You agree to check in on this Storium story at least once a day to be aware of the status of the story, take note of whether it is ‘your turn’ to make a move, to read comments and what other players have written. You are encouraged to leave positive feedback, ask questions, mention when you will move next, and update players on your available status in the comments during these daily check-ins so we know you visited. (Narrators like to know if they are doing a good job too!)

You commit that you are available to play cards against challenges and write a move every 2 to 3 days minimum.

If you will not be available, you agree to pro-actively communicate about your expected absence on the comments section of the Storium scene. (AFK = away from keyboard) The Narrator doesn’t want to keep track of your calender, so just shortly before you will be absent, post a comment about your upcoming unavailability.

If you state that you will not be available for more than 3 days the Narrator has tacit permission to close scenes and challenges without your contribution and also to write for your character as necessary in order for the story to go forward.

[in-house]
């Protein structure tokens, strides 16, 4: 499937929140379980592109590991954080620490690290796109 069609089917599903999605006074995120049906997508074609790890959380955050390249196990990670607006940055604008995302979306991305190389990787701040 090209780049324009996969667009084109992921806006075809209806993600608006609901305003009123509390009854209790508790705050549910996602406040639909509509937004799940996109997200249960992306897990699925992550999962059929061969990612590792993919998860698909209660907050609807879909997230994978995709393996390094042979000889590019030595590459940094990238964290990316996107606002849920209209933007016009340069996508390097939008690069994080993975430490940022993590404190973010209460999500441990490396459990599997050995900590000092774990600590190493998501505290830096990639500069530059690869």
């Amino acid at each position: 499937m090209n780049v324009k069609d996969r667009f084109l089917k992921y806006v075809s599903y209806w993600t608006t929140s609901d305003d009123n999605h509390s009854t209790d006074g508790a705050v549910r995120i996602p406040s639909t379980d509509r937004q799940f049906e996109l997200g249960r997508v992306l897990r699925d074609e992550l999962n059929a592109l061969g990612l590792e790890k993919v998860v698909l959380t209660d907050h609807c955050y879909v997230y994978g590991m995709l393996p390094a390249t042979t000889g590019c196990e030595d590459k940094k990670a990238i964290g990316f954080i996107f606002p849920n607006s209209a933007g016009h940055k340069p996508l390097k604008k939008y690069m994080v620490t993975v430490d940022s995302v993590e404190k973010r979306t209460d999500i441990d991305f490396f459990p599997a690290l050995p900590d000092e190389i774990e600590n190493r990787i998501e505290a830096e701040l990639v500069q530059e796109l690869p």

The Narrator commits to smoothly facilitating and continuing to include players who communicate about their absence. Everybody gets to go on vacation or have a hard week now and then, including the Narrator.

Lack of Participation

Players who are frequently or persistently unavailable to the point that it affects the story’s progress will be asked to retire. Please understand now, this is highly detrimental to the group and the story so please carefully consider your available time and energy before submitting a Character to this Story. If you are in doubt about your level of interest or ability to keep up, please pass.

This is the process that this Esteemed Narrator will follow for non-participating / non-responsive Players who have not pro-actively notified the story participants about their availability. After three days…

  1. The Narrator may write for the absent Player’s character in the current scene.
  2. The Player’s character will be excluded from the next scene.